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Over the past 10 years, Alison and Scott Bermack have traveled hundreds of miles—and spent thousands of dollars—to attend gymnastic practices, workouts and tournaments with their son Zachary, now 16.
"It averages around $300 a month, year-round for training and that's not including airfare, hotel rooms and food, uniforms and event fees," said Alison, a 44-year-old freelance writer with two other children.
"Scott is a lawyer, so he pays for most of this," she said. "It's expensive, but our son loves being a gymnast, so that's why we do it."
The Bermacks are part of the explosive youth sports movement, which has become a $7 billion industry in travel alone.
"Youth sports tourism wasn't even a category four years ago, and now it's the fastest-growing segment in travel," said Dave Hollander, professor at New York University's Tisch Center for Hospitality, Tourism and Sports.
"You've got millions of kids involved, parents spending thousands of dollars, and cities building facilities to host events and chase tourism dollars," he said. "It's just huge."
Youth sports are commonly defined as nonschool-related sport activities that include baseball, soccer, lacrosse, rowing, volleyball and gymnastics.
The sports are usually organized through local programs, such as Little League; or groups, such as soccer clubs, that are funded by donations, fees and business sponsorships. They have no single national organizing or oversight body.
It's estimated that at least 35 million kids between 5 and 18 currently play an organized sport each year in the U.S. Of that, 21 million are involved in nonschool youth sports, which have been expanding.
Youth soccer, for example, has risen from 2,388,000 players in 1995 to 3,020,000 in 2012—with a near-even split between girls and boys.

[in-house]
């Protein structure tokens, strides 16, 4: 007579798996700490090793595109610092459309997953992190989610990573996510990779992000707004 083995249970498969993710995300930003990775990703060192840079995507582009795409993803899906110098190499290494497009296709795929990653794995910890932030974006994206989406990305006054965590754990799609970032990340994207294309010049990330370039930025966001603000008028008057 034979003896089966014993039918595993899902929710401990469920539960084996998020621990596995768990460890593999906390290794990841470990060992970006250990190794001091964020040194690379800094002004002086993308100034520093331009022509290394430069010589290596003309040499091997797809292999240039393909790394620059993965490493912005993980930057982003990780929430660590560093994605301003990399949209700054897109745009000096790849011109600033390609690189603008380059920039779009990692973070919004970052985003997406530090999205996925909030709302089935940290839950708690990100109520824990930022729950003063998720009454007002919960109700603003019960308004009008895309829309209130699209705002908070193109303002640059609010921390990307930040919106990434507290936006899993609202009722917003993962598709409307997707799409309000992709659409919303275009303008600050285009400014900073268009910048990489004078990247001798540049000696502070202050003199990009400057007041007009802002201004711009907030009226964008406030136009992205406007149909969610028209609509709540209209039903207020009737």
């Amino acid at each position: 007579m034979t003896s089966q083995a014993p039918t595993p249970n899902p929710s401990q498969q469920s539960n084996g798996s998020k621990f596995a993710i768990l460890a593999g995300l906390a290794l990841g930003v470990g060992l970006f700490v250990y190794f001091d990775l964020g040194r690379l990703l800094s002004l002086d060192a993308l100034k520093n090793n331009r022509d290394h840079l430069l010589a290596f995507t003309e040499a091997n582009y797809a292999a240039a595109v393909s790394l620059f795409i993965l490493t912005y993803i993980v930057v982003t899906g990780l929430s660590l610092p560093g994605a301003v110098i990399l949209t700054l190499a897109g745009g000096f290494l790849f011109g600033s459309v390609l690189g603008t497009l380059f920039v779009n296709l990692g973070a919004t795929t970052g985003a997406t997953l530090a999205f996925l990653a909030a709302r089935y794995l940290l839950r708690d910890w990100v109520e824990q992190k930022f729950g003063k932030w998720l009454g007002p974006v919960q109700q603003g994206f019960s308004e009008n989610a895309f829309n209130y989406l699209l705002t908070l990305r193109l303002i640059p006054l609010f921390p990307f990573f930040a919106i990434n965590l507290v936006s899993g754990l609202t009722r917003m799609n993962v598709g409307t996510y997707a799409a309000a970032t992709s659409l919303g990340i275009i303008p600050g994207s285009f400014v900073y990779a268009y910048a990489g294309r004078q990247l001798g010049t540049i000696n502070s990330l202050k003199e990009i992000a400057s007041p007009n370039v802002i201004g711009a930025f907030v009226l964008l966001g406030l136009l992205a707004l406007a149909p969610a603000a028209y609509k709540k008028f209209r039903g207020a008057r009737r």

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Parents' task is to come up with the time and money to get their kids to training and tournament events. That could entail driving to the other side of town—or flying across the country.
"We've had to get on planes and travel with the whole family for an event for Zachary," said Alison Bermack, who lives in Montclair, in northern New Jersey. "It wasn't cheap."
"We did have to cancel a trip to Orlando, Florida because of the expense," she added.
If he does well in tournaments this year, she added, "we'll likely have to pay for all of us to go to California for nationals. We've put off a lot of other vacations to do all this."
The amounts of money that the Bermacks and other families like them spend is a major incentive for cities and towns nationwide to build youth sports facilities.
"When we started in 2003 we only got two calls a day about sport development projects," said Dev Pathik, founder of the Sports Facilities Advisory, a planning and management firm in Clearwater, Fla.
"But now, because of the youth sports explosion, we get calls every day about projects worth $150 million to $200 million," he said.
One of the projects that SFA is helping to get off the ground is Rocky Top Sports World, in Gatlinburg, Tenn. The $20 million, 86,000-square-foot multisports facility is scheduled to open this summer.